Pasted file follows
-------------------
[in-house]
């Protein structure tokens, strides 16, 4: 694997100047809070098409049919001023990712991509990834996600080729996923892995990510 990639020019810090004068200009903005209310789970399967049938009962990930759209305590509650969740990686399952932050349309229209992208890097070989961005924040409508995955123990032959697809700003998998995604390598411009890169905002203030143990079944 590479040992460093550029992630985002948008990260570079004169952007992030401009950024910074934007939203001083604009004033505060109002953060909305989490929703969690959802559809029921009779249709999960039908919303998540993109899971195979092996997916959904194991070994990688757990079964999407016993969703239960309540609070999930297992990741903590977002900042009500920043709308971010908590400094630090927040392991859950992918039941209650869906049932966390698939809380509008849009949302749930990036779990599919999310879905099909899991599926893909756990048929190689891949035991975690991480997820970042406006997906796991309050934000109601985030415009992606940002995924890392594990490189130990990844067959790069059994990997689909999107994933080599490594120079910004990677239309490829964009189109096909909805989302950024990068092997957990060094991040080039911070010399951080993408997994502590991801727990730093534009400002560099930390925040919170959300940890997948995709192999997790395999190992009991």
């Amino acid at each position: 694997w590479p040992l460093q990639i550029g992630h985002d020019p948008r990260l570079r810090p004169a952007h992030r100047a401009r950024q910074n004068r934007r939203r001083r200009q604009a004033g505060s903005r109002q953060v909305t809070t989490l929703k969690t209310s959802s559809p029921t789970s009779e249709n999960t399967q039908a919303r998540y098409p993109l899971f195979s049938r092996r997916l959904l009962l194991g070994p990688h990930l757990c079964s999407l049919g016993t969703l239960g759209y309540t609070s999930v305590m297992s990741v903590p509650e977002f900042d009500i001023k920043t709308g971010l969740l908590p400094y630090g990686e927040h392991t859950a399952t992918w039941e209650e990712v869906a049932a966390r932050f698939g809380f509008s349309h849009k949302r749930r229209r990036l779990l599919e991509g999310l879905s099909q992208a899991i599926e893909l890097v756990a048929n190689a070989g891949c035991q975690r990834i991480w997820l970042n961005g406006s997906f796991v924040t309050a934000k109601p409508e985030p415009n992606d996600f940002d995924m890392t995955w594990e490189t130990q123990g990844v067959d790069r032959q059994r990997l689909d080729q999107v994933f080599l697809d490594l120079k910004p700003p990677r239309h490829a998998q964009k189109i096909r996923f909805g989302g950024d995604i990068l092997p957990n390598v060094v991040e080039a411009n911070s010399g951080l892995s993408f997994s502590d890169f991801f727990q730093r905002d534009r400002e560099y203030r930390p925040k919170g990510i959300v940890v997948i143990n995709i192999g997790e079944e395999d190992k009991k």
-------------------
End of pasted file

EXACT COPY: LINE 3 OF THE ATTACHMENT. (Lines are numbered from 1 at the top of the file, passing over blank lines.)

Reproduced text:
């Amino acid at each position: 694997w590479p040992l460093q990639i550029g992630h985002d020019p948008r990260l570079r810090p004169a952007h992030r100047a401009r950024q910074n004068r934007r939203r001083r200009q604009a004033g505060s903005r109002q953060v909305t809070t989490l929703k969690t209310s959802s559809p029921t789970s009779e249709n999960t399967q039908a919303r998540y098409p993109l899971f195979s049938r092996r997916l959904l009962l194991g070994p990688h990930l757990c079964s999407l049919g016993t969703l239960g759209y309540t609070s999930v305590m297992s990741v903590p509650e977002f900042d009500i001023k920043t709308g971010l969740l908590p400094y630090g990686e927040h392991t859950a399952t992918w039941e209650e990712v869906a049932a966390r932050f698939g809380f509008s349309h849009k949302r749930r229209r990036l779990l599919e991509g999310l879905s099909q992208a899991i599926e893909l890097v756990a048929n190689a070989g891949c035991q975690r990834i991480w997820l970042n961005g406006s997906f796991v924040t309050a934000k109601p409508e985030p415009n992606d996600f940002d995924m890392t995955w594990e490189t130990q123990g990844v067959d790069r032959q059994r990997l689909d080729q999107v994933f080599l697809d490594l120079k910004p700003p990677r239309h490829a998998q964009k189109i096909r996923f909805g989302g950024d995604i990068l092997p957990n390598v060094v991040e080039a411009n911070s010399g951080l892995s993408f997994s502590d890169f991801f727990q730093r905002d534009r400002e560099y203030r930390p925040k919170g990510i959300v940890v997948i143990n995709i192999g997790e079944e395999d190992k009991k």